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ITIL Methodology: Your All-in-One Guide to Improving IT Service Delivery

Posted by on March 13, 2020

ITIL Methodology

The term "information technology" (IT), used in its modern sense, was first published in a 1958 article of the Harvard Business Review. Their definition of IT included techniques for information processes, the application of mathematical and statistical modeling methods to decision-making, and the simulation of higher-order thinking with computers. For reference, this was around the same time that the integrated circuit was invented.

During this time, corporate IT programs were either not yet developed or in their infancy. The earliest examples of IT departments were viewed as cost-centers and essentially acted as organizational gatekeepers of technology. These IT departments performed three basic functions for the business:

1. Governance - IT governance refers to the establishment of operational parameters for how groups and individual users can use IT systems, architecture, and networks. IT governance has a security aspect as well, as part of its objective is to ensure that only authorized persons have access to secure or restricted applications.

2. Infrastructure - IT departments have always been responsible for maintaining an organization's IT infrastructure, including networks, computer hardware and software, circuitry components, other network endpoints, and anything else required to ensure the function of the IT system. 

3. Functionality - IT departments played a role in maintaining and updating applications that are used by the business each day to perform its front- and back-office activities. IT employees develop, secure, and store electronic data that belongs to the organization, and assist the organization in implementing software or data-based solutions in all functional areas.

Over time, the role of IT organizations within corporations began to change. As new digital technologies were more widely adopted, organizations began to view their IT departments as centers of value creation and a potentially high-impact enabler of business, rather than simply an additional source of operating expenses.

To realize their potential to drive value for the business, IT organizations shifted their focus away from the traditional tasks of governance, infrastructure management, and functionality, and the paradigms of IT-as-a-service and IT service management (ITSM) began to gain traction in corporate and public IT organizations around the world.

What Is ITIL?

The 30-year period between the late 1950s, when the term “information technology” was first coined, and 1989, when ITIL (or the Information Technology Infrastructure Library) v1 was first published, included massive technological and operational changes within IT departments. IT organizations moved toward a more service-focused paradigm, but without an established set of best practices for delivering IT services, processes were often inefficient and poorly managed.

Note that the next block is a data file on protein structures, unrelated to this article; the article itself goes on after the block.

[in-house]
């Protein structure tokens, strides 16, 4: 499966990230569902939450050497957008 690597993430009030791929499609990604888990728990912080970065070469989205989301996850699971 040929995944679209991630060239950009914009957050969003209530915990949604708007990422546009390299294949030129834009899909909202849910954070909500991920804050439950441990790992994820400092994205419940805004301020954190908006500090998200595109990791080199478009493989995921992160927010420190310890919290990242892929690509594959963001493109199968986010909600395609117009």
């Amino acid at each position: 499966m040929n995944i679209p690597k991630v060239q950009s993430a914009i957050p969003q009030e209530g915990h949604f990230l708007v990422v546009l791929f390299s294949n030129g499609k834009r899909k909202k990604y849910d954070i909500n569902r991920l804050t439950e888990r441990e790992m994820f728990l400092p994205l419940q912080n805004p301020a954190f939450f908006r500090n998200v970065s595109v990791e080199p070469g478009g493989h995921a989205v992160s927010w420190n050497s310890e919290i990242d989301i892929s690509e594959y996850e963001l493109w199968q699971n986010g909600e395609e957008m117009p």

This was exactly the case for the British government in the 1980s. As the government looked to expand its computing infrastructure, it recognized that public and private sector organizations had all established their own frameworks for managing IT services, which led to cost escalations, wasted effort, and unnecessary complexity in IT systems. These challenges made it more difficult for public and private companies to collaborate on IT, especially as computing infrastructure expanded within increasingly globalized organizations. 

To promote standardization within IT service management, the British government began an initiative to establish a set of service management practices for ITSM that would be known at the IT infrastructure library, or ITIL. The first version of ITIL was published in 1989 with an additional 30 volumes of the framework published by 1996. Here's a quick look at how ITIL has developed over time:

  • 1989: First publication of ITIL v1

  • 1996: ITIL v1 includes 30 separate books that comprise a robust framework for ITSM

  • 2000-2001: ITIL v2 launched. The 30 volumes of ITIL v1 are reduced to nine volumes. Guidance for similar processes is grouped together to make ITIL more accessible and logical for IT professionals

  • 2006: ITIL v2 glossary release. The glossary includes definitions for terms that were omitted from the original release of ITIL v2. ITIL becomes even more complete and accessible for IT professionals

  • 2007: ITIL v3 is released. The nine volumes of ITIL v2 are further streamlined into five publications, each of which describes the processes of one stage of the five-stage service lifecycle model. In total, ITIL v3 describes best practices for 26 key processes and functions of ITSM. These processes include Change Management, Configuration Management, and more. ITIL v3 was also termed the "ITIL Refresh Project", as it provided a comprehensive update and reorganization of ITIL v2. ITIL v3 is also referred to as ITIL 2007 Edition.